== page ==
BOTHWELL BRIDGE & BARNCLUITH taken from the Illustrated London News (1882)


Bothwell Bridge, on the Clyde, not far from Hamilton, is renowned for the battle fought, in 1679, between the Covenanters and the Royal forces under the Duke of Monmouth and Claverhouse, in which the latter were the victors.

Old pictures of this battle represent the bridge with high gateway about its centre. The old bridge still remains, though much altered by additions and improvements. Our view will, nevertheless, show the character of the old structure, with its curious ribbed arches. It will be seen that an addition has been made by which the bridge -was more than doubled in its width; the side paths for foot passengers being carried above iron supports to give more space to the carriage roadway above.

This view is taken looking the river from the left bank. The main battle took place on the opposite side, where the high ground slopes down to some flat fields. The town of Bothwell is scarcely a mile to the north, but there are scattered houses now nearly all the way to the bridge.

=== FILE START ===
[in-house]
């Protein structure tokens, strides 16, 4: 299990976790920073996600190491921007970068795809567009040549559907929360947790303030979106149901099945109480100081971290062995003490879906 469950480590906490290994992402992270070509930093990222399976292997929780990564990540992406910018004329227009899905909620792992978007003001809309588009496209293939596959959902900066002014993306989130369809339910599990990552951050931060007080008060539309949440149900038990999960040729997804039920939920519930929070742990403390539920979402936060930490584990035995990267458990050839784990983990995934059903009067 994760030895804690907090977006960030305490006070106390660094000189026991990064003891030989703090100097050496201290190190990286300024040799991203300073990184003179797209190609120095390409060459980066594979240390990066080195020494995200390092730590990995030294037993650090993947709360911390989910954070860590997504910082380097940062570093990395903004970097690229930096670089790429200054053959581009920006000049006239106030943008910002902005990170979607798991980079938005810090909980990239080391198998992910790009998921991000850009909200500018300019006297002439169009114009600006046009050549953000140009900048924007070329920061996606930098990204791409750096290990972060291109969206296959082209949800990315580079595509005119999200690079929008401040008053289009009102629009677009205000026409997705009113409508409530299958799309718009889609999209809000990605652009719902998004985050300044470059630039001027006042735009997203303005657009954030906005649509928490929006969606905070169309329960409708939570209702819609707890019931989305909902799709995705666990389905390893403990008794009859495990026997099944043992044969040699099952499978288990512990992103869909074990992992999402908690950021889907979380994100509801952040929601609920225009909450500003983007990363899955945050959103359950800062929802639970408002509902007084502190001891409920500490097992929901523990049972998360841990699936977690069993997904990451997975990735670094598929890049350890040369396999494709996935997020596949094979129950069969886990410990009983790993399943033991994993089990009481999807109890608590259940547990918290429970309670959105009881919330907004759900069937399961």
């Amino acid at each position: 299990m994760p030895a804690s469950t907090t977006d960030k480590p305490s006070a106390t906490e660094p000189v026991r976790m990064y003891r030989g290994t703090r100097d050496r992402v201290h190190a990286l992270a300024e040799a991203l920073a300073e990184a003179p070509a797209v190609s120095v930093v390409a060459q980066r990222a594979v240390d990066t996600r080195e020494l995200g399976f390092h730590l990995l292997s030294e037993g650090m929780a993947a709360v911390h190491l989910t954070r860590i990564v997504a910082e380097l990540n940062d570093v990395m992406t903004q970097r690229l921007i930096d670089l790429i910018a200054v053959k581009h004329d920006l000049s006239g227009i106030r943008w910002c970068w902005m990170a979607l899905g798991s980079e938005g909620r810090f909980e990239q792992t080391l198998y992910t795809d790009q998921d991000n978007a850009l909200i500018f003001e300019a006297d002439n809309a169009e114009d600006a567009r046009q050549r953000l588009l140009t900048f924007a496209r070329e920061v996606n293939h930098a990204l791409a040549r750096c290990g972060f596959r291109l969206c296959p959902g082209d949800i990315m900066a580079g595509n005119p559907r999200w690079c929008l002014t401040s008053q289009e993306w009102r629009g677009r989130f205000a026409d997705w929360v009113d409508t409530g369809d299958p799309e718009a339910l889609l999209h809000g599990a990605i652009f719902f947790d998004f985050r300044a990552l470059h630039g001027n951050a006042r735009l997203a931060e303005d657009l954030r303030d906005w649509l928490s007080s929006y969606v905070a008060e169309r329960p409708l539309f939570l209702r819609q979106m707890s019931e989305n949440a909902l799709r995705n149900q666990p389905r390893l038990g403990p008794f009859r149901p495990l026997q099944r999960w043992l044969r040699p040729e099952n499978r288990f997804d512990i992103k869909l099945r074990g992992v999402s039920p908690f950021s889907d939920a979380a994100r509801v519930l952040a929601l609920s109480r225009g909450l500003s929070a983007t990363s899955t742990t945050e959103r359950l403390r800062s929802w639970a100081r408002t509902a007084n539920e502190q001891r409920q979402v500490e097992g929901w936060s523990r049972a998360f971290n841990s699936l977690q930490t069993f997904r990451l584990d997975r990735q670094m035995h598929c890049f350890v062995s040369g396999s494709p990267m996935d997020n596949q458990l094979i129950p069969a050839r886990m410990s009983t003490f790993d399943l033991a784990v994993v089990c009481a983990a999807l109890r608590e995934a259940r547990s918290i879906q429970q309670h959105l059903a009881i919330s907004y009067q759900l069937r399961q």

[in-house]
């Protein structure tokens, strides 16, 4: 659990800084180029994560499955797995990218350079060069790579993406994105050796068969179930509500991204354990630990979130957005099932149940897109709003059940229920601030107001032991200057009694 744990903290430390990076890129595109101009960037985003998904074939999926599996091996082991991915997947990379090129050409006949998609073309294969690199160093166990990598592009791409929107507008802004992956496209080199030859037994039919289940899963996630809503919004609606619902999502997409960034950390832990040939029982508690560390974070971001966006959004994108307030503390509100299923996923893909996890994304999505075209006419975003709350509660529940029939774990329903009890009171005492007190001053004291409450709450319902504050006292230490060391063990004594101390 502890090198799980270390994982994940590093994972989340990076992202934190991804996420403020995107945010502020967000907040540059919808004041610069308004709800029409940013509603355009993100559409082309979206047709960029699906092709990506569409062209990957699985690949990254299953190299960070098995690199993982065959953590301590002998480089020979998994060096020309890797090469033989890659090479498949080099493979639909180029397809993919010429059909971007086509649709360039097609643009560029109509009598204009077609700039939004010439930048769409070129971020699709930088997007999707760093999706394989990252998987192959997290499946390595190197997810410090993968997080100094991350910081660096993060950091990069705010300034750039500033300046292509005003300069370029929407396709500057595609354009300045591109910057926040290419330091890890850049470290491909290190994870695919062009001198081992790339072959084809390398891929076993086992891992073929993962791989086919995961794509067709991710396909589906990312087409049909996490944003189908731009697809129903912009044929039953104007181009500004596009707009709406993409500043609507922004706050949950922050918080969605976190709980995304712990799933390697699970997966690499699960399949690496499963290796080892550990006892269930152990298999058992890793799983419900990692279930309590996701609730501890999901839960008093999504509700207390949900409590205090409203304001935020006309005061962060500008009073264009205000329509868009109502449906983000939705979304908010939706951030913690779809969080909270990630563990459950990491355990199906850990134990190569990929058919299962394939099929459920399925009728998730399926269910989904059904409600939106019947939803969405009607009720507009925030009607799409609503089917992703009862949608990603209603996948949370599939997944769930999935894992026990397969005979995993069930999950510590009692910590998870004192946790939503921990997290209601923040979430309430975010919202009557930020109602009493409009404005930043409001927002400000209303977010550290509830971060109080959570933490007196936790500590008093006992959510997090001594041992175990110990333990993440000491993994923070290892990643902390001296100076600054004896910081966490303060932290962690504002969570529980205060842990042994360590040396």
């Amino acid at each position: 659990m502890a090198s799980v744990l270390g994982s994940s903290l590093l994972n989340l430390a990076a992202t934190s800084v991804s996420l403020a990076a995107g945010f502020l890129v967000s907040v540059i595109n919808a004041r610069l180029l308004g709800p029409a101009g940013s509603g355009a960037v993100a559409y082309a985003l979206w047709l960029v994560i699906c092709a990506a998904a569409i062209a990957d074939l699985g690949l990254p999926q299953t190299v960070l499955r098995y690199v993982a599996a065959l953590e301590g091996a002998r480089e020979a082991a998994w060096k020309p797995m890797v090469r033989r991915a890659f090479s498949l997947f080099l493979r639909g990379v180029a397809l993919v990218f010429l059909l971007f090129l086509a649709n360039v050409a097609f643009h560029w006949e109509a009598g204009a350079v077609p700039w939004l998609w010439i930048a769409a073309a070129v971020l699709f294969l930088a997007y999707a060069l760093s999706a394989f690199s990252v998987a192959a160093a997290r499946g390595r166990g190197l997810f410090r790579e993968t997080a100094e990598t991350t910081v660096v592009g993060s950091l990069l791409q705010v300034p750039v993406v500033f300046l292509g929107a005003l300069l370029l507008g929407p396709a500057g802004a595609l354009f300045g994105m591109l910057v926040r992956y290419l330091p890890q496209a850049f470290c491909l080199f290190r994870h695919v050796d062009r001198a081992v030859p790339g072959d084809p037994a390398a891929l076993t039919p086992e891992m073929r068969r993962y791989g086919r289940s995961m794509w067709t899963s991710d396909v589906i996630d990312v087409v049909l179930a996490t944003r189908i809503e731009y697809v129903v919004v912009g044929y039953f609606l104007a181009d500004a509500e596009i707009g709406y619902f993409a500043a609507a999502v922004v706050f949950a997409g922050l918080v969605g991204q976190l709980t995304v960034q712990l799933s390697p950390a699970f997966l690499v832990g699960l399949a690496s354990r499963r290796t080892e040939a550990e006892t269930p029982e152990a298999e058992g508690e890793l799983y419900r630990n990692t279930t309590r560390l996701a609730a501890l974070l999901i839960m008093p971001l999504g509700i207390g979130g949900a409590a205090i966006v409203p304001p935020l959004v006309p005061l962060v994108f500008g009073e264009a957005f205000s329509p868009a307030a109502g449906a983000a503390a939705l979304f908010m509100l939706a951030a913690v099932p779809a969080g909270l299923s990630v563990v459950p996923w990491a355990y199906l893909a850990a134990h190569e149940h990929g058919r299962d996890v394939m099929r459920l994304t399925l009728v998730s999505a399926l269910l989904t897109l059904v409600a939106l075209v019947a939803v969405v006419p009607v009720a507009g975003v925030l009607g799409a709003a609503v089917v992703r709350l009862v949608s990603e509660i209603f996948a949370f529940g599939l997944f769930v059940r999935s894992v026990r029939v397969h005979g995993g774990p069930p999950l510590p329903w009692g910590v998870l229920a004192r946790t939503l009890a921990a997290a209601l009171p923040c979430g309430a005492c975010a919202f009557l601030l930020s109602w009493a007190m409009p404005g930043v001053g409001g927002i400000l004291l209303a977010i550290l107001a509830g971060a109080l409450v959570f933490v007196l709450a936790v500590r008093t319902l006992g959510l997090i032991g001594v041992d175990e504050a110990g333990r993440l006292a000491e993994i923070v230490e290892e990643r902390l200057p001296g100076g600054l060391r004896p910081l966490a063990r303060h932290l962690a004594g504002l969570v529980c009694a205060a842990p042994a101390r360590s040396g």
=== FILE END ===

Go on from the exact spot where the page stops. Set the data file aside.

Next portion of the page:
The grounds of Hamilton Palace begin on the left bank of the Clyde, at the upper side of the bridge, where there is a handsome entrance-gate, ornamented with the cinquefoils of the Hamilton escutcheon; and the bridge, which has been transformed into handsome one, is now a fine feature in the approach to Hamilton on the road from Glasgow.


Near the gate where visitors enter the Cadzow Grounds, is an old residence called Barncluith, which contains a fine specimen of Dutch gardening. They are supposed to have been constructed by a John Hamilton of Barncluith, in 1582. Queen Mary stayed at Hamilton Palace on her escape from Loch Leven, and just before her final defeat at Langside, near Glasgow. At such an exciting moment it is not likely that Queen Mary would pay much attention to the wells or the water supply of the neighbourhood, but her visit was doubt sufficient to associate her name with this picturesque fountain.

The well still seems to be used in 1896, according to the old map of Hamilton. I wonder if anyone can tell me if the well can still be seen at Barncluth today.